Small businesses in small towns have a lot of hurdles. It truly is much harder to succeed at running your own business than it is to be an employee.
And small businesses depend on the goodwill of their customers so much more than the big ones. Especially in small towns, gaining repeat customers has so much to do with your customer’s experience.
The fact is that you cannot compete with big box stores on price. If you’re trying to, you’re surely making your work so much harder.
In reality, you have to blow people out of the water with customer service. And there are some super easy ways to do that.
Let me explain.
Convenience is key
This isn’t the 1990s anymore. Having a modern, mobile-friendly website is absolutely necessary, and it isn’t expensive anymore. Even if you don’t want to do it yourself, getting someone to do it for you is much more affordable than it used to be.
But the cost of not having a website is even higher.
If your website is not mobile-friendly, difficult to navigate, or has broken links, your customers will be turned off. If you make a bad impression, they may be annoyed and go somewhere else.
Your website needs to make finding the information and booking an appointment as simple as possible. I know I’m not alone when I get annoyed that I have to call to find out more information or book an appointment.
So often I’m doing my research and planning outside of normal business hours. And with all the means of electronic communication and booking, there’s really no reason I should have to call.
Here’s an example:
I went to a website to research birthday party ideas for my son. He wants an airsoft party, so I found a place nearby on google and went to their website to check it out.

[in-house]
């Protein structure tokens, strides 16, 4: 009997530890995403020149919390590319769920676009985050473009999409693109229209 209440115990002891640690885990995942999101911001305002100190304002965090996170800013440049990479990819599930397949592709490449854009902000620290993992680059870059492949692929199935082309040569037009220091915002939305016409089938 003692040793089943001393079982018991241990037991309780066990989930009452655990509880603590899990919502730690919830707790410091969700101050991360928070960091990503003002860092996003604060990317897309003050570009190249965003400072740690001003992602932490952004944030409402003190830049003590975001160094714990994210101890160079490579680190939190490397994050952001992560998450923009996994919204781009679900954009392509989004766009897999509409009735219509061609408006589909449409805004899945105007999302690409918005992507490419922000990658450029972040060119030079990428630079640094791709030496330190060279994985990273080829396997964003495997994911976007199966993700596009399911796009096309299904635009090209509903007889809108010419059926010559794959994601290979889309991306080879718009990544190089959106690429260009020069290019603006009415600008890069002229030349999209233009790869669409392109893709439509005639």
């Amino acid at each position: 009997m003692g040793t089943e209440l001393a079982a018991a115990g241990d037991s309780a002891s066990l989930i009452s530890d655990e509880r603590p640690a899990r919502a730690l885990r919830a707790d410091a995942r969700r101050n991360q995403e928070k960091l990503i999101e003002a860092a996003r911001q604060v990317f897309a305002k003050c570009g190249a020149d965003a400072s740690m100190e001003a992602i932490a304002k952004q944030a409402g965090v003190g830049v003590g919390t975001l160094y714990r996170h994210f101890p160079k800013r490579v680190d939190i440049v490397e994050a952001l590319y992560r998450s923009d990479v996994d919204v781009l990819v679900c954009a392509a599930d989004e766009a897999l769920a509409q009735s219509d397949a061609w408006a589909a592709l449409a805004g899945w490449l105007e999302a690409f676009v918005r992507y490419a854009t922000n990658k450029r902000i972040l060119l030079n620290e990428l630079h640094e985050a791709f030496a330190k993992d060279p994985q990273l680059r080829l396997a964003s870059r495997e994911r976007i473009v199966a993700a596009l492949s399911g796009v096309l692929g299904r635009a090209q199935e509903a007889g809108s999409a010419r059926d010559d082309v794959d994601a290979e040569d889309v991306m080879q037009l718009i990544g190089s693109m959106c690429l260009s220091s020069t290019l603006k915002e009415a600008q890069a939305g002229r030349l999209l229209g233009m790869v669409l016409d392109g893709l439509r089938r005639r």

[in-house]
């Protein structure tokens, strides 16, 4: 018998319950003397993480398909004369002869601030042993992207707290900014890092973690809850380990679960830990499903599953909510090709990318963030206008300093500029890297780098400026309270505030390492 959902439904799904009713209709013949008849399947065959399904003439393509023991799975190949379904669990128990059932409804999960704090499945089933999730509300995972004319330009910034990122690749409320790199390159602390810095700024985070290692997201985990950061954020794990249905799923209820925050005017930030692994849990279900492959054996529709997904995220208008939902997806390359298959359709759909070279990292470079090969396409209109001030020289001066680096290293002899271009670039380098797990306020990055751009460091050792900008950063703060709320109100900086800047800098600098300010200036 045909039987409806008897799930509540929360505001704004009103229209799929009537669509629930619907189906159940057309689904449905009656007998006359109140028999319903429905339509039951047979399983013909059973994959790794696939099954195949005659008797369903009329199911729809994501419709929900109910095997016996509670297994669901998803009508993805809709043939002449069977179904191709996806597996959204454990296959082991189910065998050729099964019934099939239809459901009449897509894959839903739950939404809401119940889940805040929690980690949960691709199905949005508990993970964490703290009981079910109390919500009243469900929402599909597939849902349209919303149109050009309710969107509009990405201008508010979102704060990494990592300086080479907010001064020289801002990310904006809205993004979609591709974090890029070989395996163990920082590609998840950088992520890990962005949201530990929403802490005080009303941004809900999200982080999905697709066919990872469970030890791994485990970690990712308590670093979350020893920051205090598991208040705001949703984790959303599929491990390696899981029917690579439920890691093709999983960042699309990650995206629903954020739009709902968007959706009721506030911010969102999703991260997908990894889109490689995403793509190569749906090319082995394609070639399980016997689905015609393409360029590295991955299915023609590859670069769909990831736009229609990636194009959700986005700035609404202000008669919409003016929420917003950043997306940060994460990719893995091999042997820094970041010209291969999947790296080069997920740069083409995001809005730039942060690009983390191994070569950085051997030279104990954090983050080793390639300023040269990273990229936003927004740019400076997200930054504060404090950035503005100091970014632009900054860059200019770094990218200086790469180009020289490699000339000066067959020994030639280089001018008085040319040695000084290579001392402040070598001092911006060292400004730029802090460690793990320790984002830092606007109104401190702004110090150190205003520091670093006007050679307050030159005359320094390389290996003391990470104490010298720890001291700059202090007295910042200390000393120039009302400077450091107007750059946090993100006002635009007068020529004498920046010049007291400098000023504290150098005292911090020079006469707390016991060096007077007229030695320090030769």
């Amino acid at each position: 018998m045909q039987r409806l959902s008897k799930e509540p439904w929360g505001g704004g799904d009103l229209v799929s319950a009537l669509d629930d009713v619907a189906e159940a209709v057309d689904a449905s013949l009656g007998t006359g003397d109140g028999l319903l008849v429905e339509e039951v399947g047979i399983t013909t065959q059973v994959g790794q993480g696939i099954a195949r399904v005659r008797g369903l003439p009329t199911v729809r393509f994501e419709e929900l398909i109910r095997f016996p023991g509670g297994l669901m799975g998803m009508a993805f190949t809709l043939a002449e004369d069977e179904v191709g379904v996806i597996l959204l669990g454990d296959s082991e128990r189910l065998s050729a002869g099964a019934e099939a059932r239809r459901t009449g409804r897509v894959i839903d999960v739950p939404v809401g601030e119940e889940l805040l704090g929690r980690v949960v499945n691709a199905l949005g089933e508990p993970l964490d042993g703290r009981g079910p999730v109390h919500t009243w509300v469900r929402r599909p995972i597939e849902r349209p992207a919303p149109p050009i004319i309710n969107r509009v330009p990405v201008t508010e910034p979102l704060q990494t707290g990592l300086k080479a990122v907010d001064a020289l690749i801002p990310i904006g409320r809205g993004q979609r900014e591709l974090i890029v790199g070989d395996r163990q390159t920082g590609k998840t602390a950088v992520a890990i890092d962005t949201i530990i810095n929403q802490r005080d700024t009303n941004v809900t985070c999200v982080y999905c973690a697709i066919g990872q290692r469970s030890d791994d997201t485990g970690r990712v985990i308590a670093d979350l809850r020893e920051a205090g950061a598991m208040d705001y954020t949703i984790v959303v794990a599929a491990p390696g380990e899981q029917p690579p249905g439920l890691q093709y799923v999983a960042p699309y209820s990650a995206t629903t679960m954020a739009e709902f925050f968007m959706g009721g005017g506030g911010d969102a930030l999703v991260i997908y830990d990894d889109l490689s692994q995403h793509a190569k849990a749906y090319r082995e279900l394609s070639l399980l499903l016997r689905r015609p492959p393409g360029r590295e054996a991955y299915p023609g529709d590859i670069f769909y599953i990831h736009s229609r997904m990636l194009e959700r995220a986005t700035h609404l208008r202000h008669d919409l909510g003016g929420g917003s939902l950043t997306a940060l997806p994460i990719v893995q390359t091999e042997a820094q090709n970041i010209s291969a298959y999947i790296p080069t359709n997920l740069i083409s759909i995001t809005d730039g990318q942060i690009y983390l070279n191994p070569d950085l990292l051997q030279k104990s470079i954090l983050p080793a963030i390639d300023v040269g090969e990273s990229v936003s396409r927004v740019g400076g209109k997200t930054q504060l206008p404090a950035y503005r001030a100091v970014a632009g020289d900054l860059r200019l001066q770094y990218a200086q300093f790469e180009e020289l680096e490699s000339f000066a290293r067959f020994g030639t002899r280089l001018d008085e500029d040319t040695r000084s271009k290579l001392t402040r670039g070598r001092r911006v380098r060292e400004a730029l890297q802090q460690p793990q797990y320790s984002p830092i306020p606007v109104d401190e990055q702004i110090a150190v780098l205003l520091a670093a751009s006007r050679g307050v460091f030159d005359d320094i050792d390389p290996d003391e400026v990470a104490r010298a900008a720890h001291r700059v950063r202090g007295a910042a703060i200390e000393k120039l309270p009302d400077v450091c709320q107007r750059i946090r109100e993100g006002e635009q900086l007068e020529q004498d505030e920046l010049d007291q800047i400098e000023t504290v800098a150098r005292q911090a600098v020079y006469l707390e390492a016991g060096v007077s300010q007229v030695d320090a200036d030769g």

The homepage of their site is hard to read, there are several fonts and colors, and none of them are linked to the appropriate topic. So I had to search through their menu, to find more info on birthday parties and see examples…but the link was broken.
So then I had to go to their Facebook page to see pics and read reviews. I wanted to ask for more information so I sent a Facebook message. Their autoreply said to call as they don’t respond to Facebook messages…..but they’re closed for 2 more days.
Super inconvenient. Bad customer experience.
Take all forms of payment
As I mentioned before, this isn’t 1990. You need to make payment for your services as convenient as finding out more info about your business.
Don’t make me jump through hoops to send you money.
Yes, writing a check is jumping through hoops. I don’t know where my checkbook is…I haven’t used it in 2 decades people. Come on, how many of us under 50 (60?) years old carry checkbooks anymore?
And don’t charge me for using a credit card.
Nothing ticks off a customer more than having to pay for your service fees. Credit card fees are a cost of doing business. Build it into your pricing structure instead of charging a fee.
If you are charging credit card fees, it’s telling your customer that you’re either broke or stingy. You don’t want to be either one of those things.
Set boundaries, maintain balance
Small business owners need to walk a fine line. Being convenient and accommodating to your customers does not mean you get no privacy or alone time.
Never project an air of annoyance about having to deal with a customer. Your customers are your livelyhood.
Answering Facebook messages isn’t an inconvenience if it means gaining a new paying customer. Raising your prices by 3% so you can offer the convenience of online credit card payment isn’t a big deal.
In my experience, owning a business is a 24 hour/7 day a week job. If you’re looking for a part-time job with 3 days off, then don’t start a business.
But if you want to become successful and grow your business year over year, make sure that your customers always come first…or at least to them it seems like they do.